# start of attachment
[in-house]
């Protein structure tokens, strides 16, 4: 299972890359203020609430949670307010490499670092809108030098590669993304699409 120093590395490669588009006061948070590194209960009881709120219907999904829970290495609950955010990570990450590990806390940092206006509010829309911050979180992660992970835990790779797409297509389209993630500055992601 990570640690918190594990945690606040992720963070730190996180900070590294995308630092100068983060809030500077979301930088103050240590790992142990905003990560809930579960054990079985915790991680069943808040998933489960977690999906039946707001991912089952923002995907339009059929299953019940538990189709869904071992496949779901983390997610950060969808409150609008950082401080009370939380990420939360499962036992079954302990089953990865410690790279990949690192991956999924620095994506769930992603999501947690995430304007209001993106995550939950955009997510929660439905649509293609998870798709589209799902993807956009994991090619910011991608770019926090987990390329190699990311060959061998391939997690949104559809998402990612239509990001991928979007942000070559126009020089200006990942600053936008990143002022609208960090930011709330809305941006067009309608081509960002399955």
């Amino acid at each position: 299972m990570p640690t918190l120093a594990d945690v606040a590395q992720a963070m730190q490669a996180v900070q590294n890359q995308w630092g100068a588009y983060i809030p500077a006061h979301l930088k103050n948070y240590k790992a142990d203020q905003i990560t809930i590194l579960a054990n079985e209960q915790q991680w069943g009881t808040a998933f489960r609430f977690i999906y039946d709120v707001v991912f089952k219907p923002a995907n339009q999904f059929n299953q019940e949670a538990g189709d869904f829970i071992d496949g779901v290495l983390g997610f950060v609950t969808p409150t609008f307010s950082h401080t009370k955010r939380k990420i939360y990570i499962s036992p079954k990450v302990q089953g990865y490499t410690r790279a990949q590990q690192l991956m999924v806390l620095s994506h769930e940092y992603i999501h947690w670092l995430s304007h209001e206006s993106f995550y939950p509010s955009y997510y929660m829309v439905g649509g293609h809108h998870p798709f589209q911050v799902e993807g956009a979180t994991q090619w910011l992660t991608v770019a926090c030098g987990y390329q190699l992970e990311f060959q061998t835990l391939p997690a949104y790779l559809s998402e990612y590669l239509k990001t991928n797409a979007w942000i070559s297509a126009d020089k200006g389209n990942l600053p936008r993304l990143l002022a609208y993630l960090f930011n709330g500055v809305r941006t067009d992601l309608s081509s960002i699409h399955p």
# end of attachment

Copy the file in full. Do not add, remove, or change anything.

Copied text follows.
[in-house]
């Protein structure tokens, strides 16, 4: 299972890359203020609430949670307010490499670092809108030098590669993304699409 120093590395490669588009006061948070590194209960009881709120219907999904829970290495609950955010990570990450590990806390940092206006509010829309911050979180992660992970835990790779797409297509389209993630500055992601 990570640690918190594990945690606040992720963070730190996180900070590294995308630092100068983060809030500077979301930088103050240590790992142990905003990560809930579960054990079985915790991680069943808040998933489960977690999906039946707001991912089952923002995907339009059929299953019940538990189709869904071992496949779901983390997610950060969808409150609008950082401080009370939380990420939360499962036992079954302990089953990865410690790279990949690192991956999924620095994506769930992603999501947690995430304007209001993106995550939950955009997510929660439905649509293609998870798709589209799902993807956009994991090619910011991608770019926090987990390329190699990311060959061998391939997690949104559809998402990612239509990001991928979007942000070559126009020089200006990942600053936008990143002022609208960090930011709330809305941006067009309608081509960002399955």
């Amino acid at each position: 299972m990570p640690t918190l120093a594990d945690v606040a590395q992720a963070m730190q490669a996180v900070q590294n890359q995308w630092g100068a588009y983060i809030p500077a006061h979301l930088k103050n948070y240590k790992a142990d203020q905003i990560t809930i590194l579960a054990n079985e209960q915790q991680w069943g009881t808040a998933f489960r609430f977690i999906y039946d709120v707001v991912f089952k219907p923002a995907n339009q999904f059929n299953q019940e949670a538990g189709d869904f829970i071992d496949g779901v290495l983390g997610f950060v609950t969808p409150t609008f307010s950082h401080t009370k955010r939380k990420i939360y990570i499962s036992p079954k990450v302990q089953g990865y490499t410690r790279a990949q590990q690192l991956m999924v806390l620095s994506h769930e940092y992603i999501h947690w670092l995430s304007h209001e206006s993106f995550y939950p509010s955009y997510y929660m829309v439905g649509g293609h809108h998870p798709f589209q911050v799902e993807g956009a979180t994991q090619w910011l992660t991608v770019a926090c030098g987990y390329q190699l992970e990311f060959q061998t835990l391939p997690a949104y790779l559809s998402e990612y590669l239509k990001t991928n797409a979007w942000i070559s297509a126009d020089k200006g389209n990942l600053p936008r993304l990143l002022a609208y993630l960090f930011n709330g500055v809305r941006t067009d992601l309608s081509s960002i699409h399955p």